My favorite at the recent car show was this 1948 Greyhound Silverside, which was modified by a ship builder into a motor home in 1951.
I was flooded with memories as I thought about the bus rides in my past.
But first, enjoy this beautiful bus.
The owners were so kind to let complete strangers traipse through their home away from home.
It was marvelous.
This reminded me of many Greyhound bus rides in my childhood. My mother and I would board the Greyhound in a nearby small town and ride to San Francisco. What is now a 5 hour ride in a car would take, 7...8 hours? Longer if it was the "local" rather than the "express." But it was an economical way for us to travel, since my mother didn't like to drive her 1963 Chevy II Nova wagon great distances. For me, it was an adventure. If I was lucky, we would get a bite to eat at the Post House Cafeteria at one of the bigger stations. For a small town girl, the cafeteria was an exciting spread of choices. But you can't spend more than $-.--!
I'd pretend we were going somewhere unfamiliar, rather than just my aunt's house. Although San Francisco could be quite exotic for a pre-teen. My aunt and uncle would meet us at the downtown bus station. He was a magician at finding parking places, so we'd wait in front while he brought his beat-up station wagon around. He knew the city better than any taxi driver and we would get a great tour on our way to their house. Especially at Christmas, when he would take us through the neighborhoods with the best Christmas lights.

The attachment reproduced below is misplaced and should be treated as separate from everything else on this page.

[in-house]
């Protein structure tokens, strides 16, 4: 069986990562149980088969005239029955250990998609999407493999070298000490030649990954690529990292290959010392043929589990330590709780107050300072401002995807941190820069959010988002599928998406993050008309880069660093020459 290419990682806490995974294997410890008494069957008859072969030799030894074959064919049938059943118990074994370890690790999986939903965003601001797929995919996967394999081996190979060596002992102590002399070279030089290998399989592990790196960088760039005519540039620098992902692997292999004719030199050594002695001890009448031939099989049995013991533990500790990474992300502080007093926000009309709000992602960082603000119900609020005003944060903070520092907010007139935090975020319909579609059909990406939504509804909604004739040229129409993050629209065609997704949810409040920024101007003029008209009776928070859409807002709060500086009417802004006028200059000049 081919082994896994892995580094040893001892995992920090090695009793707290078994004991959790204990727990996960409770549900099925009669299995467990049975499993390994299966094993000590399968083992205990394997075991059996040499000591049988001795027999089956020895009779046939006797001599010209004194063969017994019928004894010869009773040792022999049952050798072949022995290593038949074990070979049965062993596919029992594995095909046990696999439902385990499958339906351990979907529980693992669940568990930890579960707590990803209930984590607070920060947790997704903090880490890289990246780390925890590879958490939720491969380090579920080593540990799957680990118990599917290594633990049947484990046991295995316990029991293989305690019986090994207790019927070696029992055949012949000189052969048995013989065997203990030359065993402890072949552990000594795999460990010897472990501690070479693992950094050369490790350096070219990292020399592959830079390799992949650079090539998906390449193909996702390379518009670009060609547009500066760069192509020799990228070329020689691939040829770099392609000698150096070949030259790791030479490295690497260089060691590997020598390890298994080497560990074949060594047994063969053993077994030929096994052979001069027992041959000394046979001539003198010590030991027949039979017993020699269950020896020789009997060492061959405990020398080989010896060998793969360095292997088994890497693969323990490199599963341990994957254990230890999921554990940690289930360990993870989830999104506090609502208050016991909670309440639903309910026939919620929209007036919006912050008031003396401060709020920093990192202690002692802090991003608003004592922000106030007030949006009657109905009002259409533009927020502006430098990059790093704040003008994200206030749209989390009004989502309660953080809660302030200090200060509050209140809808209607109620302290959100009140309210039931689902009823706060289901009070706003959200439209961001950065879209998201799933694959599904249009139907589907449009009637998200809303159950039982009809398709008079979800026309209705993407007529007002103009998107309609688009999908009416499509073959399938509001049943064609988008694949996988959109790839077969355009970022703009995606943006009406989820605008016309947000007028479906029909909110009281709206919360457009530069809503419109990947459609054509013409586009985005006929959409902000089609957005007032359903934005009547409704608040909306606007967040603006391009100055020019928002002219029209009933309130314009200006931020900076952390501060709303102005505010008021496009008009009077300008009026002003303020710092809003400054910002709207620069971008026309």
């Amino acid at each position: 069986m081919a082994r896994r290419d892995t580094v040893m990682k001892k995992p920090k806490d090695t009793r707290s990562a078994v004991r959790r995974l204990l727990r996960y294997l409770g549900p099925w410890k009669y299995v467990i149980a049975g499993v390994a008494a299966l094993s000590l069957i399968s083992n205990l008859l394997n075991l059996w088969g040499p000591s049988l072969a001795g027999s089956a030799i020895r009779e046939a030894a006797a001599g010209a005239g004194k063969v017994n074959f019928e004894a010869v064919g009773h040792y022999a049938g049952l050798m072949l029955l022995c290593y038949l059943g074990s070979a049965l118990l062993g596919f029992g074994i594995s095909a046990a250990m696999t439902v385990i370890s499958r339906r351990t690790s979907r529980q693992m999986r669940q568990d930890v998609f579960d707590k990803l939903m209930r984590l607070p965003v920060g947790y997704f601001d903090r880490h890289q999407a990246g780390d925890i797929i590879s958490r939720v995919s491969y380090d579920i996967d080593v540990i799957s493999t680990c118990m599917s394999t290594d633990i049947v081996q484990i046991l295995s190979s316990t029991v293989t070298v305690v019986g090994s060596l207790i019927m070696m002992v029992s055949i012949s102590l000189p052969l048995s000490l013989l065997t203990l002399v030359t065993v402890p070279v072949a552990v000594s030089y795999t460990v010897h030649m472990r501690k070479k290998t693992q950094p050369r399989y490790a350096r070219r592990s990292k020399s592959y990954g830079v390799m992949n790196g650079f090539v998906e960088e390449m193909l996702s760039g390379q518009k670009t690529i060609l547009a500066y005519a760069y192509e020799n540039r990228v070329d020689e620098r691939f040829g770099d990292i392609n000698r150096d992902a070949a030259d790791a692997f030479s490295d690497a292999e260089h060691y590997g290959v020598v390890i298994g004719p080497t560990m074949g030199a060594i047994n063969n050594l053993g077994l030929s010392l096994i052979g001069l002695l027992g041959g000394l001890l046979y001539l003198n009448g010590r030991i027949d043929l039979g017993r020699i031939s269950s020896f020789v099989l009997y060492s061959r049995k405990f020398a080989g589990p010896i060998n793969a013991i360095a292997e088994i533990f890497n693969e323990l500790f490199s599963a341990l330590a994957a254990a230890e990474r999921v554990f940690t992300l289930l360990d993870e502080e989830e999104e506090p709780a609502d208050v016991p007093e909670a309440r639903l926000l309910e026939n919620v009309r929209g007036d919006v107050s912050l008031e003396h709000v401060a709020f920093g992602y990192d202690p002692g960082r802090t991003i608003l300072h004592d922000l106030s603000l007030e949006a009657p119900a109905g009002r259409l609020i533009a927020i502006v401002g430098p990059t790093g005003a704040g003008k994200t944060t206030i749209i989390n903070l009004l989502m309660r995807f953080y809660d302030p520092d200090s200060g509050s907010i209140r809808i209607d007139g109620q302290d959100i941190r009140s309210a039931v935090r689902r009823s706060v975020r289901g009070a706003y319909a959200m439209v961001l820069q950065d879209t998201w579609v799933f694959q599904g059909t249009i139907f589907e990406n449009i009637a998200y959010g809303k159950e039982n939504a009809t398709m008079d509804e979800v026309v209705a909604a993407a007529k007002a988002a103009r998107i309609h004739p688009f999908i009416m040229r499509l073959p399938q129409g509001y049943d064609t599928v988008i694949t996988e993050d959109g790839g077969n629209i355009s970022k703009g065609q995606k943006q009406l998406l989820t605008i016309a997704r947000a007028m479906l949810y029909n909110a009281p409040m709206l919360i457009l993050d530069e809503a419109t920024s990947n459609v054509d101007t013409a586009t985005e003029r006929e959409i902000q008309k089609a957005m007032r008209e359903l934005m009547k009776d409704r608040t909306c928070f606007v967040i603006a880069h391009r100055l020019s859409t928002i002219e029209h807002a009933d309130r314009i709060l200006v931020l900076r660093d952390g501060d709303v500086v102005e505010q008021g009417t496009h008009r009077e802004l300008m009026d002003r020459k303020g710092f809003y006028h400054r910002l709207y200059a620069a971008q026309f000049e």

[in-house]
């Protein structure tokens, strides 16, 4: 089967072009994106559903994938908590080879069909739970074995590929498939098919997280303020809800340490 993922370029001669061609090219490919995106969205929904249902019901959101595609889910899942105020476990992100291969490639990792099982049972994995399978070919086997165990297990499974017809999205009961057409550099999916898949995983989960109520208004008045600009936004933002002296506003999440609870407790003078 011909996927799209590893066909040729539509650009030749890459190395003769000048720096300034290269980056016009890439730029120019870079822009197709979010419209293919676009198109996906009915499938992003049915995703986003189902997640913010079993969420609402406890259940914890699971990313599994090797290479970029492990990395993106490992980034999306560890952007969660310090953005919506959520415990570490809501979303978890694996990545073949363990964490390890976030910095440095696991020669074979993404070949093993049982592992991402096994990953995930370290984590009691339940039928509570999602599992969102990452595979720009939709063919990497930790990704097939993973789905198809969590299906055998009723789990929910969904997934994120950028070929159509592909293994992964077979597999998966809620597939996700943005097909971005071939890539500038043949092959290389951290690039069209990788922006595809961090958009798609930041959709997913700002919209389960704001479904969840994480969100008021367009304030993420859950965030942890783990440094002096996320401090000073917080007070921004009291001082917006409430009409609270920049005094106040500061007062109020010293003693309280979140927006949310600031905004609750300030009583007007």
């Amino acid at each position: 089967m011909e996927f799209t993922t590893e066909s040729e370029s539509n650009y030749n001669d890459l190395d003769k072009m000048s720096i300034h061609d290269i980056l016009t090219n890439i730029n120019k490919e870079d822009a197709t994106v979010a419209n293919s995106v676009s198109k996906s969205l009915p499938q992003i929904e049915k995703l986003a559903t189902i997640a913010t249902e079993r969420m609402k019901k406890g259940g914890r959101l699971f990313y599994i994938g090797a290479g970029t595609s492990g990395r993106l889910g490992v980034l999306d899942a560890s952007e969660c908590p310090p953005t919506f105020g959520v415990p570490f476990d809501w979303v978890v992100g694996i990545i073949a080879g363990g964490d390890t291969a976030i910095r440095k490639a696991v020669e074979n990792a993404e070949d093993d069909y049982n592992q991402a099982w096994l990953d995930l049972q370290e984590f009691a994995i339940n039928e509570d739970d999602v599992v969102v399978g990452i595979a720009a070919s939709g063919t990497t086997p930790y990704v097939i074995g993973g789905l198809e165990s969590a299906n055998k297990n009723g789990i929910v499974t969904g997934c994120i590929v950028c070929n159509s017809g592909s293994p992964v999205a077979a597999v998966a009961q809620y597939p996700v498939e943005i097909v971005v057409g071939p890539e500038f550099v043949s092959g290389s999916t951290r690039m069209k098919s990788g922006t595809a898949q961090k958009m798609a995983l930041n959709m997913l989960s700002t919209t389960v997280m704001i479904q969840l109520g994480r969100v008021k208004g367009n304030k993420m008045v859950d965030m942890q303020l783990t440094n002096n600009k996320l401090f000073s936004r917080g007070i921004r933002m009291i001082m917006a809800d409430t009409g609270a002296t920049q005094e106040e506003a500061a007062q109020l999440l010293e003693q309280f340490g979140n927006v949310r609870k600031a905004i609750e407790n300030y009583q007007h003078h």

My aunt didn't drive, but she knew the city as well as her husband. She could travel everywhere via San Francisco's Muni. Market Street, the Cable Cars, Fisherman's Wharf, you name it, she could get us there. My favorite Muni ride was to the Japanese Tea Garden in Golden Gate Park.
A day or so later, my dad would come from the east bay to pick me up for my semi-annual visit. Before we left the city, he'd take me to dinner at an international restaurant. I was the first, if only, kid in my class to sit on the floor at a Japanese restaurant. I also had Hungarian paprikash, French crepes, sweetbreads at a cafe du nord, and my first taste of snow peas on a lazy susan at a Chinese restaurant in Ghirardelli square. We saw the Moiseyev Ballet, Mummenchanz, and the King Tut* exhibit.
I have to thank Greyhound for transporting me back to these wonderful memories. If I'm ever in Hibbing, Minnesota, again, I'll visit the Greyhound Museum.
Thanks to Carmi at Written Inc. for this retro theme.
*That was a joke. Here's a link to the current King Tut Exhibit.